Politics from the Palouse to Puget Sound

Thursday, October 26, 2006

Election Endorsements

Ballots have been mailed out in Whitman County, so its time for the annual Palousitics election endorsements.


McGavick will provide Washington with a strong, independent voice in the other Washington. He has proven business leadership, a lot of good policy ideas, and will no doubt make a great Senator. Maria Cantwell is pathetically ineffective and a major embarrassment, so much so that even the liberal Seattle Times and Spokesman-Review can't bring themselves to endorse a sitting Democratic Senator.


In this year of discontent, first-term Congresswoman McMorris might have been vulnerable to being picked off by rancher Peter Goldmark. Goldmark, however, has allowed his campaign to be taken over by left-wing bloggers and other extremists from outside the district who are financing his campaign. He's been so busy attacking McMorris, particularly on veterans issues, that he has forgotten to actually articulate any positions of his own. McMorris did well in her first two years and will only grow in influence in her next two years in Congress. Again, the Seattle Times and Spokesman-Review have endorsed McMorris after backing her opponent in 2004.



Queen Christine's death tax will be a death sentence for Pullman when Ed Schweitzer passes.


If we want farming in this state to be more than just entertainment for rich, liberal Seattleites who enjoy the quaint scenery as they drive to their ski chalets, we must pass I-933. Ignore the tree-hugging fearmongers. I-933 will not pave over any pasture or kill any salmon.


Hydroelectric power is NOT renewable energy? Even liberal big city newspapers have rejected wacky I-937.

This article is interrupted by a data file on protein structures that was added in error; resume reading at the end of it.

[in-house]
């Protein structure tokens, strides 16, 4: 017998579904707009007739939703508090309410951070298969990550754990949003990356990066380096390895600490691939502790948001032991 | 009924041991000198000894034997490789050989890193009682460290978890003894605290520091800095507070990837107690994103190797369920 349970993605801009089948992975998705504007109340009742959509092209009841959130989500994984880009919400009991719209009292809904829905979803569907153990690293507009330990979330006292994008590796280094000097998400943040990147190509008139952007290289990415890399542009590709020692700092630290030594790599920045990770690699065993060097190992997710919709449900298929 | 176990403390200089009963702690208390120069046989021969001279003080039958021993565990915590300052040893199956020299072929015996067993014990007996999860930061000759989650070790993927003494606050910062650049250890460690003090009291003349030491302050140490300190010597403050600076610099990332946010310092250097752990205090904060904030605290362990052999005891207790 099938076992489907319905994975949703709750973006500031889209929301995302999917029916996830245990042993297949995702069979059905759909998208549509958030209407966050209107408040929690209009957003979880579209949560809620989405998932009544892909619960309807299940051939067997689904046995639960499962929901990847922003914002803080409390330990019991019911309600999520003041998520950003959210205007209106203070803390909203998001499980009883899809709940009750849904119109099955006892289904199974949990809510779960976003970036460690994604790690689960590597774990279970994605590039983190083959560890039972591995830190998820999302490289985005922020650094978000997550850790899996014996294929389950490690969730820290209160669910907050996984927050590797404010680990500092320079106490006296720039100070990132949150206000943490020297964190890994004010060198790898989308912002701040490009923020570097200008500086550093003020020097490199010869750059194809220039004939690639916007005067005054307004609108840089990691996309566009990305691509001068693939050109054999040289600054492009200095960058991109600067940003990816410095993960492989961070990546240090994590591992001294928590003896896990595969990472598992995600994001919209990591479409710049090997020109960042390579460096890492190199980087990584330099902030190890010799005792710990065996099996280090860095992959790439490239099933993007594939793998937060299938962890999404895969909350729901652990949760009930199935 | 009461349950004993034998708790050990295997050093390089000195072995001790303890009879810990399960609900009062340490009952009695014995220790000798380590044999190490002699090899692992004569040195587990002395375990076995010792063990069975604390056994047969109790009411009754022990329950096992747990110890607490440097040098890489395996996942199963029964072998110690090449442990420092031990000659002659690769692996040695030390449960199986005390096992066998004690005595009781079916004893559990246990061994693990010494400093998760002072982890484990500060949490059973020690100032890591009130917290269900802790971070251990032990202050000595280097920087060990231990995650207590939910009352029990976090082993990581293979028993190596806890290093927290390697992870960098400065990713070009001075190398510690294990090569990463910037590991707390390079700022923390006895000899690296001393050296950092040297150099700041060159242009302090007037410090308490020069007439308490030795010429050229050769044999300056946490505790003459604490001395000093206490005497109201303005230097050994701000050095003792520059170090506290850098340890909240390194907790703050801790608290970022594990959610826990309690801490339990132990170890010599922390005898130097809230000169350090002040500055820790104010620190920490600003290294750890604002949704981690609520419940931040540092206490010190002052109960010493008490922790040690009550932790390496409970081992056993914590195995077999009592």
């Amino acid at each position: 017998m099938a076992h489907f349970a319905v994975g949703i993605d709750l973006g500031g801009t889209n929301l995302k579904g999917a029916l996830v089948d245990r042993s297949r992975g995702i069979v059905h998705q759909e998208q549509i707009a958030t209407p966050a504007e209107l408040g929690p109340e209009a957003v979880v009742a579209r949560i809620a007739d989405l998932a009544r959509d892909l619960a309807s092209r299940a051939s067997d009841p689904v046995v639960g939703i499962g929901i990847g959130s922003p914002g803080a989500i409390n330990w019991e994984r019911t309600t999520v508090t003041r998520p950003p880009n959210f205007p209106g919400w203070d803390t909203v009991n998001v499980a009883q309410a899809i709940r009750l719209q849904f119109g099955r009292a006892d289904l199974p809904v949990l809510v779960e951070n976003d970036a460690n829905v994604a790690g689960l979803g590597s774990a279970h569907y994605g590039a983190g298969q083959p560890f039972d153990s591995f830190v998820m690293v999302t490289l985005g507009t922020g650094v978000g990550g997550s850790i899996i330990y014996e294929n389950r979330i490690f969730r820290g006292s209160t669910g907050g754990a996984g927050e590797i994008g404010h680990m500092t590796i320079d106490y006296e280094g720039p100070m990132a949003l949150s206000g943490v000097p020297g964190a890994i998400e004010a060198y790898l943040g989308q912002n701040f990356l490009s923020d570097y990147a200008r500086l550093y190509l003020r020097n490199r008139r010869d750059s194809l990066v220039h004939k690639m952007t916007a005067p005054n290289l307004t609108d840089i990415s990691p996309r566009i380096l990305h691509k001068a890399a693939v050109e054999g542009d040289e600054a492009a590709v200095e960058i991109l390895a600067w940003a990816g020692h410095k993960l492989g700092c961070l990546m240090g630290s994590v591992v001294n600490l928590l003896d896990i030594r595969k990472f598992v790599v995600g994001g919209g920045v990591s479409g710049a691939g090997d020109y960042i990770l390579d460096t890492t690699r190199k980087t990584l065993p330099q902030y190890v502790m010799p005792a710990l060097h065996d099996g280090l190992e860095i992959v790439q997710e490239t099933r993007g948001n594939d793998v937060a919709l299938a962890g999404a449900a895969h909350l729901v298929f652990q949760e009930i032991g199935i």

Johnson is a champion of property rights and limited government. His opponent, Justice Susan Owens, has made it clear in her decisions that she is more concerned with environmentalism than property rights and is all too willing to legislate her liberal version of morality from the bench.


Hailey is a rancher and farmer, a lifelong resident of the district, and a Vietnam War hero with a solid record of public service. He vows to help business and agriculture in Eastern Washington. His opponent, the Pundit's Perky Preppy Princess Pursuing Political Promise, 22 year old Caitlin Ross, engaged in questionable shenannigans while registering to vote in the 9th District, is completely unqualified, knows nothing of our district's needs and is completely out-of-sync with our values. Ross, endorsed by the execrable Senator Cantdowell and bankrolled by Code Pink activist Dal LaMagna, espouses the most liberal positions, such as an even higher minimum wage.


David is running unopposed, but vote for him anyway. He is a very effective legislator, being named as Assistant Minority Whip in his first term. Buri can be counted on to work for us in Olympia.


Largent will be a defender of free enterprise and property rights at a time when we desperately one in Colfax. Nathan Weller has a lot of ideas (many of them unrealistic), but government is about more than surfing the Net. Weller's sudden civic interest (he didn't vote for the last six years) does little to commend him for the office. Being from a different party is not a reason to vote for someone.

Eunice Coker

Eunice has presided over the Auditor's office during the tumultuous 2004 election and the switch to all-mail voting and proven herself equal to the challenge. Her Napoleon Dynamite-wannabe opponent, Nathan Horter has "computer skills" to offer and little else. The Whitman County Democrats have ran a campaign against Coker unparalleled in recent times for nastiness.


April E. Coggins said...

As a small business owner I am frightened by opponents of I-920. Most small businesses are like our business, all of our assests are tied up in buildings and inventory. If we both died tomorrow, our family would have to break up the store to pay the taxes due. We already paid taxes on the purchases and hopefully will pay taxes on a profit. It's not right that we should pay taxes again because we die.